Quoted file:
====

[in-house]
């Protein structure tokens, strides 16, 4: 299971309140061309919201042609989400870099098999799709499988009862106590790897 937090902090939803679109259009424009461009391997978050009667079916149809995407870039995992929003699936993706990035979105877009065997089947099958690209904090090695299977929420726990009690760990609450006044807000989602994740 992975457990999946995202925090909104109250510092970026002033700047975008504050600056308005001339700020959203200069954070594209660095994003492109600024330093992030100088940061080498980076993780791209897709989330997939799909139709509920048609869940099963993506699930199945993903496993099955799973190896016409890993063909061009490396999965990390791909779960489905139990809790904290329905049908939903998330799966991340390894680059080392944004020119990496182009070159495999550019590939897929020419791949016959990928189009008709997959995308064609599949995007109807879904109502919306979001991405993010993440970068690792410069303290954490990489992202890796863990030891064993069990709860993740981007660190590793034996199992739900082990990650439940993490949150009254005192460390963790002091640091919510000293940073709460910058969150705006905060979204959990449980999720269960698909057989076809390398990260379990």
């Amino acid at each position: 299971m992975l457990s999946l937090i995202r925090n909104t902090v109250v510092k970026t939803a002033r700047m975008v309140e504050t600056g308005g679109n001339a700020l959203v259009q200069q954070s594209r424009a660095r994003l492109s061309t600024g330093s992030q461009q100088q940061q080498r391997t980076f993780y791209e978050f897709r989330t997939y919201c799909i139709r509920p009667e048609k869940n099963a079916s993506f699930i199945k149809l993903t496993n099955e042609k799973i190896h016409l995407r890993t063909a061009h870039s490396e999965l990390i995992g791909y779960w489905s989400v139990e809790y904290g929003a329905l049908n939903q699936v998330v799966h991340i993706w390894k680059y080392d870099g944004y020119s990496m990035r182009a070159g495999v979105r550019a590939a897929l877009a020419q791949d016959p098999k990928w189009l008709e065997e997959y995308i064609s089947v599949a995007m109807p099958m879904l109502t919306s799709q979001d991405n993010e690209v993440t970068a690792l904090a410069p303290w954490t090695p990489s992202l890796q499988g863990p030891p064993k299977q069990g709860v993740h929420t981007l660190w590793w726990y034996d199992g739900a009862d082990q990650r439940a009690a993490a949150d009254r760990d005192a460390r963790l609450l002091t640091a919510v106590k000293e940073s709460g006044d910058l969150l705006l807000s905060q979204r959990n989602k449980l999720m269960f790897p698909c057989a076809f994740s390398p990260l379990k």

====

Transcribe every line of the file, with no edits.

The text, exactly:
[in-house]
């Protein structure tokens, strides 16, 4: 299971309140061309919201042609989400870099098999799709499988009862106590790897 937090902090939803679109259009424009461009391997978050009667079916149809995407870039995992929003699936993706990035979105877009065997089947099958690209904090090695299977929420726990009690760990609450006044807000989602994740 992975457990999946995202925090909104109250510092970026002033700047975008504050600056308005001339700020959203200069954070594209660095994003492109600024330093992030100088940061080498980076993780791209897709989330997939799909139709509920048609869940099963993506699930199945993903496993099955799973190896016409890993063909061009490396999965990390791909779960489905139990809790904290329905049908939903998330799966991340390894680059080392944004020119990496182009070159495999550019590939897929020419791949016959990928189009008709997959995308064609599949995007109807879904109502919306979001991405993010993440970068690792410069303290954490990489992202890796863990030891064993069990709860993740981007660190590793034996199992739900082990990650439940993490949150009254005192460390963790002091640091919510000293940073709460910058969150705006905060979204959990449980999720269960698909057989076809390398990260379990």
């Amino acid at each position: 299971m992975l457990s999946l937090i995202r925090n909104t902090v109250v510092k970026t939803a002033r700047m975008v309140e504050t600056g308005g679109n001339a700020l959203v259009q200069q954070s594209r424009a660095r994003l492109s061309t600024g330093s992030q461009q100088q940061q080498r391997t980076f993780y791209e978050f897709r989330t997939y919201c799909i139709r509920p009667e048609k869940n099963a079916s993506f699930i199945k149809l993903t496993n099955e042609k799973i190896h016409l995407r890993t063909a061009h870039s490396e999965l990390i995992g791909y779960w489905s989400v139990e809790y904290g929003a329905l049908n939903q699936v998330v799966h991340i993706w390894k680059y080392d870099g944004y020119s990496m990035r182009a070159g495999v979105r550019a590939a897929l877009a020419q791949d016959p098999k990928w189009l008709e065997e997959y995308i064609s089947v599949a995007m109807p099958m879904l109502t919306s799709q979001d991405n993010e690209v993440t970068a690792l904090a410069p303290w954490t090695p990489s992202l890796q499988g863990p030891p064993k299977q069990g709860v993740h929420t981007l660190w590793w726990y034996d199992g739900a009862d082990q990650r439940a009690a993490a949150d009254r760990d005192a460390r963790l609450l002091t640091a919510v106590k000293e940073s709460g006044d910058l969150l705006l807000s905060q979204r959990n989602k449980l999720m269960f790897p698909c057989a076809f994740s390398p990260l379990k």